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There has been much discussion raised about "Why are women leaving Architecture? and more broadly, Why is the profession losing key talent?"  Both women and men practitioners are disillusioned by the myth of work/life balance: Women are grappling with "have it all" expectations of juggling family time with the demands of full-time work.  Men are struggling to support their families solely on an architect's salary and fall back on asking spouses to maintain their jobs. The lack of affordable childcare and high cost of living only magnifies the challenges.  How did we end up in this modern family dilemma? What can we do to improve the situation?

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By Lilian Asperin Clyman

Effective June 20, 2014.  Because it had been a long while since I had a summer off.  The year thus far had been shaped by the passing of my father, a health scare with my husband, an exhilarating experience of leading a Hackathon, transitions in leadership at work, and a recurring wish to explore hot room yoga in the middle of the day.  I decided it was a good time to STOP.

I wrote a thank you email to each person who had shaped my every day and every teachable moment of the past 20 years.  It had been a steady cadence of shared and formative experiences since graduating from UC Berkeley. These dear influencers had taught me the difference between work and mission, friend and colleague, singular and collective, meaning and waste.

The summer solstice was the first day of an interlude dedicated to purposefulness. I was curious to consider a new set of pairings, which would shed light into what truly means the world to me — now.  I knew that the “process leader” in me would ask for many details and sequences. But perhaps my most important pledge to myself was to resist wanting to know what, when and how much and instead focus on why, where and with whom?  Encourage wild and exaggerated ideas. Fail fast. It would be a life hack!

Three important clarifying thoughts came at the end of three yoga sessions last summer.  One: Let go. Two: I had not yet been ready.  Three: I feel calm, clear and strong. So, I leaned on my skills and tools learned as an Architect to create a visual map of the Woman of the 21st Century: self, wife, life partner, and employee. To map my future life, I wanted to design scenarios that would integrate, not just balance, all these quadrants.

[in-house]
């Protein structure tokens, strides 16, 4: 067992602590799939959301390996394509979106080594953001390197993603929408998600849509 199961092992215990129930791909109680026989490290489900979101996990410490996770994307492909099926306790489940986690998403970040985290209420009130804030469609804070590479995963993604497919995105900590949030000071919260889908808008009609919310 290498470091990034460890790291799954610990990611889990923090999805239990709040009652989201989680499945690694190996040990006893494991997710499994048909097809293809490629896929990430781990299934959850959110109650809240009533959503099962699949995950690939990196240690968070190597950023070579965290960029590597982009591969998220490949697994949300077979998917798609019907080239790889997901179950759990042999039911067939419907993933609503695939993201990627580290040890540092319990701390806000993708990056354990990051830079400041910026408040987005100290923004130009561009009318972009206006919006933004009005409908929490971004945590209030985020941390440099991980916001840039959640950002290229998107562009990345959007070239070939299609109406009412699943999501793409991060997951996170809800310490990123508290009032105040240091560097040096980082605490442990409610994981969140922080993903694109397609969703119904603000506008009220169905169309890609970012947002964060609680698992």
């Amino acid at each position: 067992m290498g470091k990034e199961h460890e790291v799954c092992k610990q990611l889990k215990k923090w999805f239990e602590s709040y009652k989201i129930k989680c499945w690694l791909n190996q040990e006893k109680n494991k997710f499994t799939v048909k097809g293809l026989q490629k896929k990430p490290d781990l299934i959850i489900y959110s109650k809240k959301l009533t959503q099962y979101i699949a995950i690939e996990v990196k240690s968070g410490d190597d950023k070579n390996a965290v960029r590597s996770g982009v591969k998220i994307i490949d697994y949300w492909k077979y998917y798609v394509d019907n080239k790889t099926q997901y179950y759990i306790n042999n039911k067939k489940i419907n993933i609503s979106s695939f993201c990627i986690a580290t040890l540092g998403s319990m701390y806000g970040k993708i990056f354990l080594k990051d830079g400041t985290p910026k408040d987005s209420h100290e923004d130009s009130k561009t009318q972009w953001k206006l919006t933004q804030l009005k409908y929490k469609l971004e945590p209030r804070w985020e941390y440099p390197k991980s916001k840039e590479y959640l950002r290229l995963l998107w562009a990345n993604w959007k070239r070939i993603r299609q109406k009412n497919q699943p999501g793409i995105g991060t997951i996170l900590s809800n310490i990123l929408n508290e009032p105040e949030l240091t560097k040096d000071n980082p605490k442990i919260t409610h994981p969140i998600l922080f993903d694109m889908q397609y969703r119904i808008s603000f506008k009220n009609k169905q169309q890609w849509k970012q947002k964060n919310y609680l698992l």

I’d like to share the organizing process I discovered for developing a visual map:

  • Where to start
  • Where to go next
  • Take time to reflect and move things around
  • Be scrappy and low-tech
  • Stare at the picture that emerges
  • Enjoy the freedom of being very honest with yourself

WISH MAP: What does your best-lived life include?

Wish Map

Wish Map

Step 1: Think about your personal quadrants. Place those in the middle of a blank sheet. Step 2: Work outwards from your core and identify what you wish from the spheres that influence you. In my case, my core is defined by: Me (self), You (hubby), Us (our partnership), and Them (employer).  Step 3: Embrace this.

Second, what is your “sweet spot”? What do assessments reveal to you? What your mother admires about you? What would your best friend agree with?

STRENGTHS: FEEL-BE-DO MAP: When you are working to your strengths, how do you feel? When you feel that way and are applying yourself, what are you actually doing? When you aggregate your best self, what are the opportunities you have to earn a living?



Step 1: Map your personal attributes - they may come from assessment tests like FIRO-B, Myers-Briggs, Hogan, etc. Step 2: On the left margin, jot down how you feel when you are working to your strengths. Step 3: Along the bottom, jot down what you are actually doing when you are working to your strengths and feeling strong. Step 4: On the right hand margin, jot down roles, professions, and activities that you can engage in.

CONVERGENCE MAP: How could I contribute with the most meaning and influence?

Convergence Map

Convergence Map

Step 1: Identify your 4 areas of authentic passion, interest and/or expertise. Place each one in one corner of a blank sheet. Step 2: Draw two axes along the center to create 4 quadrants. Step 3: Starting at each corner and working towards the middle, jot down key trends you know are influencing the future of each area of interest. As you work in the zone between two areas, think about new, potential intersections.

Today is June 20, 2015. I am living with purpose. Visual maps are a simple and effective way to achieve clarity and to build confidence.  My hope is that you feel empowered to take inventory of your life. And, that you find these visual maps to be useful tools to help you think about your blank slate as well as your big picture.